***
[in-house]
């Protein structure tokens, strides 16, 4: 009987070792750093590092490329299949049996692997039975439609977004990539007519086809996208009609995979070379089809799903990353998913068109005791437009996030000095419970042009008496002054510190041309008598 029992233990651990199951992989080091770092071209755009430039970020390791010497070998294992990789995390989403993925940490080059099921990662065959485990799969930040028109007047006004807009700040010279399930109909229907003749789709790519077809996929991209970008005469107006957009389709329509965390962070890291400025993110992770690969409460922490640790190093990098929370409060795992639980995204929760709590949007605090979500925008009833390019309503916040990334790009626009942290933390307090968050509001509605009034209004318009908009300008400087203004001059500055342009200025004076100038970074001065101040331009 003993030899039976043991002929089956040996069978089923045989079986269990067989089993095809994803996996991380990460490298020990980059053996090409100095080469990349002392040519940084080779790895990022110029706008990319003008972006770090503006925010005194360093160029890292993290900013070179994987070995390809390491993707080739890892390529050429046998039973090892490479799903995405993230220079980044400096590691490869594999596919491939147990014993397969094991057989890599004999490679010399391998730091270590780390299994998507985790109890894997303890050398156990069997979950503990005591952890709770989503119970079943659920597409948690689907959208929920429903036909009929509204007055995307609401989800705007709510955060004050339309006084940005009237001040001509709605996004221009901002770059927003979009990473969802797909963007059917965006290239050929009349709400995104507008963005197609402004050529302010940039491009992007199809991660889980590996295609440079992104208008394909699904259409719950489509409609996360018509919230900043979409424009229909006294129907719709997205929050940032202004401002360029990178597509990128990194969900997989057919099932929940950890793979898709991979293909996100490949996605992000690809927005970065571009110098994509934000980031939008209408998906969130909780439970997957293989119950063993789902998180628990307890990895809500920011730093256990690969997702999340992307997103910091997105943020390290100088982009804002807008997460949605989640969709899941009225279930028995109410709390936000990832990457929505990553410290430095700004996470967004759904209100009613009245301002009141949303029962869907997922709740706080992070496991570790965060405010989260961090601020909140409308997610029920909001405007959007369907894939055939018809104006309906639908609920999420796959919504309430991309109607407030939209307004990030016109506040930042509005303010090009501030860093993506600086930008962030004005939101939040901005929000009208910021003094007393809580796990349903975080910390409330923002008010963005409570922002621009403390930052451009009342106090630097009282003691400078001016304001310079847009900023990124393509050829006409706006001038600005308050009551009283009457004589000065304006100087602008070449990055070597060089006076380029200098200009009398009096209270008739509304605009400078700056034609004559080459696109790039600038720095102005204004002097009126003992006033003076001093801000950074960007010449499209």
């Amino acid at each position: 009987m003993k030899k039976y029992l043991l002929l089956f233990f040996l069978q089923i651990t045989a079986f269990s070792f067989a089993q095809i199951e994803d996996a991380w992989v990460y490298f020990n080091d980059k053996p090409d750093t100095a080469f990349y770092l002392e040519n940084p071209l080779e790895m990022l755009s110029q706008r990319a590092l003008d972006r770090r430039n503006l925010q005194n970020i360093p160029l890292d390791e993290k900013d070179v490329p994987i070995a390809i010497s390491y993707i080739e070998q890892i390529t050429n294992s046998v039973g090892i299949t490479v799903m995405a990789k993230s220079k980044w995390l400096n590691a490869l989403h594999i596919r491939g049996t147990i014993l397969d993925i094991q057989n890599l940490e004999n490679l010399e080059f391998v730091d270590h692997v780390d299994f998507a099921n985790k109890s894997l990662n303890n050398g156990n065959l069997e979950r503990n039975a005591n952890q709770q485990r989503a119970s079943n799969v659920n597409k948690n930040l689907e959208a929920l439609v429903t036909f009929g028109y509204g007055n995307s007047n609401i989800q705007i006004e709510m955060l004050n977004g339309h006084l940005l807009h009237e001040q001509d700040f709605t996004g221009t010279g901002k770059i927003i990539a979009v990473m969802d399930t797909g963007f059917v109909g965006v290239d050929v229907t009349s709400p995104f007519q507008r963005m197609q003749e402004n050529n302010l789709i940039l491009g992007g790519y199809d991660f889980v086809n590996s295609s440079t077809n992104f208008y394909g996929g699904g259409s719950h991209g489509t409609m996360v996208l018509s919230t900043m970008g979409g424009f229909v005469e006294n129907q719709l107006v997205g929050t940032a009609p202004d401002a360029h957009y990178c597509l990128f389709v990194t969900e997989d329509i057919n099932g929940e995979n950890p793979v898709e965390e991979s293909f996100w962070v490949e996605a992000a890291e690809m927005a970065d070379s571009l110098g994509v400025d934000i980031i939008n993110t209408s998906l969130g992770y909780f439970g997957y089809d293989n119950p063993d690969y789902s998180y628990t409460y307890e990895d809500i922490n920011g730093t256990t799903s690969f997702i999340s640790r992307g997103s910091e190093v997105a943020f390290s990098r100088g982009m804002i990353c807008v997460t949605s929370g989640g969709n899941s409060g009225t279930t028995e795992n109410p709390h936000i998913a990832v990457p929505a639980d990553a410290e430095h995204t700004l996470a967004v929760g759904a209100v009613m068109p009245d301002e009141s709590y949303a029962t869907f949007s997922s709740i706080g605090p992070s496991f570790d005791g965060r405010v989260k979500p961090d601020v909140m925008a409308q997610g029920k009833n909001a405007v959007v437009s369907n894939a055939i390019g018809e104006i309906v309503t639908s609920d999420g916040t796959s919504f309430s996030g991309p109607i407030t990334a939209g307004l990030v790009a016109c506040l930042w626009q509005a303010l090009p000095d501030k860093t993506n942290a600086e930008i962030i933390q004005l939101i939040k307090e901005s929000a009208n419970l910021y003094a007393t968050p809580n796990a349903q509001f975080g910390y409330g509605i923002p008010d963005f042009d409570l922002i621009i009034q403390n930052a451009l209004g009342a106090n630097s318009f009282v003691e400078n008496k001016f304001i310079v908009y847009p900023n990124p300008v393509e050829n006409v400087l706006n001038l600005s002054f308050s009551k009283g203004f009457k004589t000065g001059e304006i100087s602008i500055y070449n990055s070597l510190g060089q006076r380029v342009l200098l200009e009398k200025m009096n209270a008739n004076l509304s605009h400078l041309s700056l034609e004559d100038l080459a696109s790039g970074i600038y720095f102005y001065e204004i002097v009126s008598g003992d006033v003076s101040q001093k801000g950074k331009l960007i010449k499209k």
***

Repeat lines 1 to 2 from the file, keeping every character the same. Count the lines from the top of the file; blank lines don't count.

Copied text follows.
[in-house]
């Protein structure tokens, strides 16, 4: 009987070792750093590092490329299949049996692997039975439609977004990539007519086809996208009609995979070379089809799903990353998913068109005791437009996030000095419970042009008496002054510190041309008598 029992233990651990199951992989080091770092071209755009430039970020390791010497070998294992990789995390989403993925940490080059099921990662065959485990799969930040028109007047006004807009700040010279399930109909229907003749789709790519077809996929991209970008005469107006957009389709329509965390962070890291400025993110992770690969409460922490640790190093990098929370409060795992639980995204929760709590949007605090979500925008009833390019309503916040990334790009626009942290933390307090968050509001509605009034209004318009908009300008400087203004001059500055342009200025004076100038970074001065101040331009 003993030899039976043991002929089956040996069978089923045989079986269990067989089993095809994803996996991380990460490298020990980059053996090409100095080469990349002392040519940084080779790895990022110029706008990319003008972006770090503006925010005194360093160029890292993290900013070179994987070995390809390491993707080739890892390529050429046998039973090892490479799903995405993230220079980044400096590691490869594999596919491939147990014993397969094991057989890599004999490679010399391998730091270590780390299994998507985790109890894997303890050398156990069997979950503990005591952890709770989503119970079943659920597409948690689907959208929920429903036909009929509204007055995307609401989800705007709510955060004050339309006084940005009237001040001509709605996004221009901002770059927003979009990473969802797909963007059917965006290239050929009349709400995104507008963005197609402004050529302010940039491009992007199809991660889980590996295609440079992104208008394909699904259409719950489509409609996360018509919230900043979409424009229909006294129907719709997205929050940032202004401002360029990178597509990128990194969900997989057919099932929940950890793979898709991979293909996100490949996605992000690809927005970065571009110098994509934000980031939008209408998906969130909780439970997957293989119950063993789902998180628990307890990895809500920011730093256990690969997702999340992307997103910091997105943020390290100088982009804002807008997460949605989640969709899941009225279930028995109410709390936000990832990457929505990553410290430095700004996470967004759904209100009613009245301002009141949303029962869907997922709740706080992070496991570790965060405010989260961090601020909140409308997610029920909001405007959007369907894939055939018809104006309906639908609920999420796959919504309430991309109607407030939209307004990030016109506040930042509005303010090009501030860093993506600086930008962030004005939101939040901005929000009208910021003094007393809580796990349903975080910390409330923002008010963005409570922002621009403390930052451009009342106090630097009282003691400078001016304001310079847009900023990124393509050829006409706006001038600005308050009551009283009457004589000065304006100087602008070449990055070597060089006076380029200098200009009398009096209270008739509304605009400078700056034609004559080459696109790039600038720095102005204004002097009126003992006033003076001093801000950074960007010449499209």